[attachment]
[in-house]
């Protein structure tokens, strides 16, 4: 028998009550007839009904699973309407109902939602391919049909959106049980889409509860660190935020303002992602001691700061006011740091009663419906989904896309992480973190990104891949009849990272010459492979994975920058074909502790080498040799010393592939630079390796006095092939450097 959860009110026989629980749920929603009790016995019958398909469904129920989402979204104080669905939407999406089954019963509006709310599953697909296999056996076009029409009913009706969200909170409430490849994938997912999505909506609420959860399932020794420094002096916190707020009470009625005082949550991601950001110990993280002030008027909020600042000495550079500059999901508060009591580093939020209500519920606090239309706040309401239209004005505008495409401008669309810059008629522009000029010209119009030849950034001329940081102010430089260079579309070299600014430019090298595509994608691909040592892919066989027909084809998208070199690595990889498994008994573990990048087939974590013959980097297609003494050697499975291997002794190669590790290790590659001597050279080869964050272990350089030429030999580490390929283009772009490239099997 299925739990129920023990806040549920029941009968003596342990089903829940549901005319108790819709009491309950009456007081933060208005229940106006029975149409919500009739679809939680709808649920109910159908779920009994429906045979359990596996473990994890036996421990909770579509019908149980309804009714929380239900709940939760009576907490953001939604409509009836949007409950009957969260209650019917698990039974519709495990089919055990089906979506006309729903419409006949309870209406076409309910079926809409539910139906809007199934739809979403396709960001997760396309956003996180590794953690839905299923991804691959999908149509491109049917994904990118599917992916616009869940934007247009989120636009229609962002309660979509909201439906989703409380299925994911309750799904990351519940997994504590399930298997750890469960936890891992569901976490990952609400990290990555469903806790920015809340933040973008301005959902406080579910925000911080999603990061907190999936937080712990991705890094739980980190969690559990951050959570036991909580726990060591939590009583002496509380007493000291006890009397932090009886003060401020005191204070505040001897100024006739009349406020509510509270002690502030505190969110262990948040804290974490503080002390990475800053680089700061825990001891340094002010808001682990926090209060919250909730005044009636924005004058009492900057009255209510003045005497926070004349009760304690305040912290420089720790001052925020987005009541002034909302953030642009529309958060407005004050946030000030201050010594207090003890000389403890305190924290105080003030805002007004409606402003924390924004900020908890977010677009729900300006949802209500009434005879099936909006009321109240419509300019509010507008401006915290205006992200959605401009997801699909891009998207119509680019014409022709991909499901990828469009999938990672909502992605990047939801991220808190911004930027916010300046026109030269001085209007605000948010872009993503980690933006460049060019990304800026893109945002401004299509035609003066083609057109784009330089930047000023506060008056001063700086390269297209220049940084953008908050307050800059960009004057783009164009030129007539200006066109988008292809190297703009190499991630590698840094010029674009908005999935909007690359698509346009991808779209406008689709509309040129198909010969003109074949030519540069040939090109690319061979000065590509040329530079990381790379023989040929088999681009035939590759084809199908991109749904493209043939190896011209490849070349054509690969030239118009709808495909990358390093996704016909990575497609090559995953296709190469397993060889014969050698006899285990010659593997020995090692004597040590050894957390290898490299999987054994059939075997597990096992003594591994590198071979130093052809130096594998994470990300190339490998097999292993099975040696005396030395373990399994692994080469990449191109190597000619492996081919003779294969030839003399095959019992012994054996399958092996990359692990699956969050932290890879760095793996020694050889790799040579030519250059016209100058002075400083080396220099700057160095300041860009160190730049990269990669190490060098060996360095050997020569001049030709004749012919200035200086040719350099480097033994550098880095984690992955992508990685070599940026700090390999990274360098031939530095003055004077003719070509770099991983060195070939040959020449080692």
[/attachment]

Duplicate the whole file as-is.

[in-house]
């Protein structure tokens, strides 16, 4: 028998009550007839009904699973309407109902939602391919049909959106049980889409509860660190935020303002992602001691700061006011740091009663419906989904896309992480973190990104891949009849990272010459492979994975920058074909502790080498040799010393592939630079390796006095092939450097 959860009110026989629980749920929603009790016995019958398909469904129920989402979204104080669905939407999406089954019963509006709310599953697909296999056996076009029409009913009706969200909170409430490849994938997912999505909506609420959860399932020794420094002096916190707020009470009625005082949550991601950001110990993280002030008027909020600042000495550079500059999901508060009591580093939020209500519920606090239309706040309401239209004005505008495409401008669309810059008629522009000029010209119009030849950034001329940081102010430089260079579309070299600014430019090298595509994608691909040592892919066989027909084809998208070199690595990889498994008994573990990048087939974590013959980097297609003494050697499975291997002794190669590790290790590659001597050279080869964050272990350089030429030999580490390929283009772009490239099997 299925739990129920023990806040549920029941009968003596342990089903829940549901005319108790819709009491309950009456007081933060208005229940106006029975149409919500009739679809939680709808649920109910159908779920009994429906045979359990596996473990994890036996421990909770579509019908149980309804009714929380239900709940939760009576907490953001939604409509009836949007409950009957969260209650019917698990039974519709495990089919055990089906979506006309729903419409006949309870209406076409309910079926809409539910139906809007199934739809979403396709960001997760396309956003996180590794953690839905299923991804691959999908149509491109049917994904990118599917992916616009869940934007247009989120636009229609962002309660979509909201439906989703409380299925994911309750799904990351519940997994504590399930298997750890469960936890891992569901976490990952609400990290990555469903806790920015809340933040973008301005959902406080579910925000911080999603990061907190999936937080712990991705890094739980980190969690559990951050959570036991909580726990060591939590009583002496509380007493000291006890009397932090009886003060401020005191204070505040001897100024006739009349406020509510509270002690502030505190969110262990948040804290974490503080002390990475800053680089700061825990001891340094002010808001682990926090209060919250909730005044009636924005004058009492900057009255209510003045005497926070004349009760304690305040912290420089720790001052925020987005009541002034909302953030642009529309958060407005004050946030000030201050010594207090003890000389403890305190924290105080003030805002007004409606402003924390924004900020908890977010677009729900300006949802209500009434005879099936909006009321109240419509300019509010507008401006915290205006992200959605401009997801699909891009998207119509680019014409022709991909499901990828469009999938990672909502992605990047939801991220808190911004930027916010300046026109030269001085209007605000948010872009993503980690933006460049060019990304800026893109945002401004299509035609003066083609057109784009330089930047000023506060008056001063700086390269297209220049940084953008908050307050800059960009004057783009164009030129007539200006066109988008292809190297703009190499991630590698840094010029674009908005999935909007690359698509346009991808779209406008689709509309040129198909010969003109074949030519540069040939090109690319061979000065590509040329530079990381790379023989040929088999681009035939590759084809199908991109749904493209043939190896011209490849070349054509690969030239118009709808495909990358390093996704016909990575497609090559995953296709190469397993060889014969050698006899285990010659593997020995090692004597040590050894957390290898490299999987054994059939075997597990096992003594591994590198071979130093052809130096594998994470990300190339490998097999292993099975040696005396030395373990399994692994080469990449191109190597000619492996081919003779294969030839003399095959019992012994054996399958092996990359692990699956969050932290890879760095793996020694050889790799040579030519250059016209100058002075400083080396220099700057160095300041860009160190730049990269990669190490060098060996360095050997020569001049030709004749012919200035200086040719350099480097033994550098880095984690992955992508990685070599940026700090390999990274360098031939530095003055004077003719070509770099991983060195070939040959020449080692």